HT PowerJobs: Strike a balance
When you consider outsourcing your HR activities, it is best to strike a balance, writes Sonali Majumder.india Updated: May 02, 2006 14:34 IST
Yes, this is the best thing to do, when you consider outsourcing your HR activities.
Ask any company worth its salt about the benefits of HR outsourcing and pat will come the reply, it saves costs. Indeed. What started off as a cost-cutting measure is now big business.
And if a Conference Board Report Survey of 120 companies in North America and Europe, with a revenue of over$1 billion is anything to go by, HR is one of the major functions that is outsourced and none of the companies has any intention of taking it back in-house.
Ditto in India, where HR outsourcing is picking up and companies like PeopleStrong and Hewitt are increasingly handling HR accounts of other companies.
Typical HR functions that are outsourced include employee benefits and plans, including health, life and disability insurance, pension, HR management including recruitment, selection, termination, salary, reviews and job descriptions.
Then there's also payroll processing and administration, which include issuing of pay cheques and deduction of taxes, and pension contribution.
As Pankaj Bansal, CEO, PeopleStrong says, "If implemented well, it creates a win-win situation for both parties. Organisations that outsource typically look at the following reasons.
First, they may not have the competence to implement the process. Second, even if they have the competence, the in-house team may not have the bandwidth to take on the responsibility of execution. Or even if both are possible, it still may not make sense for the organisation to in-source because the cost of in-house execution may be far higher."
In HR, for instance, when you outsource activities like exit interviews, the internal HR team saves bandwidth and can focus on action based on the inputs from exit interview reports.
This, as most would agree, has a direct correlation with reducing attrition in a focused and objective manner. "It not only improves the exit management process but also brings discipline amongst the management who is able to review the reports and take action in a more focused way," says Bansal.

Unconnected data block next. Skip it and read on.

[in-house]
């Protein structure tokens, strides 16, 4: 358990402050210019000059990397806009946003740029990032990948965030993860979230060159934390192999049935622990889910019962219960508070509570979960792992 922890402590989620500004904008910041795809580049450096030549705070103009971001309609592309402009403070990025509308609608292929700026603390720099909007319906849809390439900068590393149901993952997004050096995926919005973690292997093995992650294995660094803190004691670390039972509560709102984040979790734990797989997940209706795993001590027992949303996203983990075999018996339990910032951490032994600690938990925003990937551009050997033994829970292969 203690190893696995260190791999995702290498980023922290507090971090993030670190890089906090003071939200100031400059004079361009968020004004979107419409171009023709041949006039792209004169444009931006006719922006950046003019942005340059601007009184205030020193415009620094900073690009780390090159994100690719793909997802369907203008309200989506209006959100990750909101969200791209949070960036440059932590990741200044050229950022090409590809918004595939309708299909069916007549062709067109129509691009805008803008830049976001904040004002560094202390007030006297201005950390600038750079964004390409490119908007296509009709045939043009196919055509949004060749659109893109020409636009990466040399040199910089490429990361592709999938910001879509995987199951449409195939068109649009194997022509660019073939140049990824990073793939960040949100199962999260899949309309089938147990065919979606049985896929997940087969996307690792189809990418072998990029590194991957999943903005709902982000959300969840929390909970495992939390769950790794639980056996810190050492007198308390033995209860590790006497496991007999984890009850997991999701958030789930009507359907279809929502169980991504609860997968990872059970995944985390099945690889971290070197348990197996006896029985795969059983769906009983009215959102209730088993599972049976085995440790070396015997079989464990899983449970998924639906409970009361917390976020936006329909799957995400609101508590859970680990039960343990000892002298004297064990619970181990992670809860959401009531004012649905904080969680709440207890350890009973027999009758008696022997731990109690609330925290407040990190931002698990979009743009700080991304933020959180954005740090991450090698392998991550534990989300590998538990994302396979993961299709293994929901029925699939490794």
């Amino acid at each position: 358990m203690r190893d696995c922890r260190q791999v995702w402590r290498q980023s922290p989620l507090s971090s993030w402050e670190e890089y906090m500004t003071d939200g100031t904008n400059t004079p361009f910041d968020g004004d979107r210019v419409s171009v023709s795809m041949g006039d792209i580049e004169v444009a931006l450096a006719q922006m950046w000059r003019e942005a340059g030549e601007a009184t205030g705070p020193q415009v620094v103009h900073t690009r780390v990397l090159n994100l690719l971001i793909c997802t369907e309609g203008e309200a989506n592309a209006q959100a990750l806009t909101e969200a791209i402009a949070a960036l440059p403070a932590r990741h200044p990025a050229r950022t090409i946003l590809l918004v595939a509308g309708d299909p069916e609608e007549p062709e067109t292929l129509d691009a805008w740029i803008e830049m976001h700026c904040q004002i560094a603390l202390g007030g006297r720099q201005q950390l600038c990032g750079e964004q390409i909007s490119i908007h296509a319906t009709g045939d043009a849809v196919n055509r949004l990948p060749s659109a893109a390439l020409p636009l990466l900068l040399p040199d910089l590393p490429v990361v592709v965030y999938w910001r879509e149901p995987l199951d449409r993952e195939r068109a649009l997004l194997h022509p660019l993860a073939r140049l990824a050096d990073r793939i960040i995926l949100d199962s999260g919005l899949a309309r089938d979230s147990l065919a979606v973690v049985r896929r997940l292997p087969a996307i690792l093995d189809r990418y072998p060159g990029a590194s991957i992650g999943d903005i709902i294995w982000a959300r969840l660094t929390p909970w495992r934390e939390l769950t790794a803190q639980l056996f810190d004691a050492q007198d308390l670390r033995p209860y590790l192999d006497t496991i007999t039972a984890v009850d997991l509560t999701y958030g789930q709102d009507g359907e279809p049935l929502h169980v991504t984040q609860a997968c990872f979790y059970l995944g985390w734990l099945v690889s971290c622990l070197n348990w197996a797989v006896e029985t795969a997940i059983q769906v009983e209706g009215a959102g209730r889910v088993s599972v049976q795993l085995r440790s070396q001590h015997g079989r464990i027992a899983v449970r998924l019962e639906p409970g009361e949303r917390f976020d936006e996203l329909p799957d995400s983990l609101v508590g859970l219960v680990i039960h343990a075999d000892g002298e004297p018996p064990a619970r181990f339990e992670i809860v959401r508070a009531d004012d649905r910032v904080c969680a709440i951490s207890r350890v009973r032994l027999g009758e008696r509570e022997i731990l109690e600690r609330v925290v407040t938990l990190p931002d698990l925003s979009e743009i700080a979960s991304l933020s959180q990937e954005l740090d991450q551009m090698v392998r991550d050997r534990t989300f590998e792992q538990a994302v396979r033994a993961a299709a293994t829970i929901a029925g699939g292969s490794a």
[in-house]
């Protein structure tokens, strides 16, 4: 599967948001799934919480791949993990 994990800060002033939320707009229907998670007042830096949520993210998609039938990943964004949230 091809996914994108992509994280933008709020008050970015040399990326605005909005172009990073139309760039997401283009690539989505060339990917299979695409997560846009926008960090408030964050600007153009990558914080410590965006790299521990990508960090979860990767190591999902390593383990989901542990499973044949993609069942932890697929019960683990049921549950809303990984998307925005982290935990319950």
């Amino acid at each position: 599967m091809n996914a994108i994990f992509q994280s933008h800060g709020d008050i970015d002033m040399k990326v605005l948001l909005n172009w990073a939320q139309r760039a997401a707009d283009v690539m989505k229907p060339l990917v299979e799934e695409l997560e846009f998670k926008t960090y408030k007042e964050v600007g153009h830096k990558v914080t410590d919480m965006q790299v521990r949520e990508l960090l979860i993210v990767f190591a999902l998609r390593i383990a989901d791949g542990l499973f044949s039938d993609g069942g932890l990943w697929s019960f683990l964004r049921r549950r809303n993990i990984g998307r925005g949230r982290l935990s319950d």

In fact, one of PeopleStrong's clients has to share the reasons for attrition with its shareholders on a regular basis. Hence, outsourcing exit interviews leaves the company with enough time to dwell on important jobs.
Then there are companies who do not wish to do the routine job of scanning CVs; so this function is outsourced. "This way the company can streamline its hiring process and devote time to getting the right talent on board," says HR consultant Ashok Bhattacharya.
Observes Bhattacharya, "The trend developed because of an organisation's need to build focused areas of specialisation and devote as much time as possible to what is construed as core activity."
An example could be outsourcing of the 'pre-sales calling process' that significantly increases the productivity of a sales person of an organisation as he/she focuses on meeting with clients rather than spending time on fixing appointments.
This has a direct positive impact on sales. PeopleStrong's sister concern provides this facility to its US clients and has helped companies there to increase sales. Besides HR, Bhattacharya observes, other facilities like housekeeping, security, legal processes like company registration, legal follow-ups, communications and publicity, materials procurement are being outsourced as well.
"It's not proper to make a blanket statement that all out-sourcing is cost-effective. However, bringing in specialised knowledge and sometimes economies of scale do help in saving costs."
However, the question that arises is how far outsourcing can benefit companies? Statistics have proved that if pursued with the sole objective of cost cutting, then success is bound to be short-lived.
"Rather it should be looked at as a partnership based on needs, competence and focus areas of two companies with the intention to arrive at win-win solutions. Only this can guarantee long-term success," says Ajay Oberoi, Senior Vice President, Aptech Limited.
Sometimes a company's lack of expertise can cause strained relations with outsourcing service providers, and vice versa. The outsourcing industry in India is still in a nascent stage; hence there is a lack of process domain experts.
"The prominent brands in the outsourcing industry do not have the right talent to deliver the best results to clients, and this is definitely a problem," says Bansal. And very often, service providers end up being vendors rather than business partners. An example could be cited of local firms that use sub-standard processes for payroll solutions, and spoil the name of the entire industry. "It's like the film piracy industry, a few rotten eggs end up spoiling the reputation of the entire industry," says Bansal.
Another niggling worry is that key issues of confidentiality could be compromised. The organisation may suffer from a sense of insecurity that its data with the outsourcing agency can easily be passed on to others. For instance, payroll data, if passed on to other organisations, can have serious implications.
So the best way to go about it is striking a balance. But as a leading HR consultant puts it, the HR outsourcing industry is still in a nascent stage, and the country is yet to see the best.
First Published: May 02, 2006 10:45 IST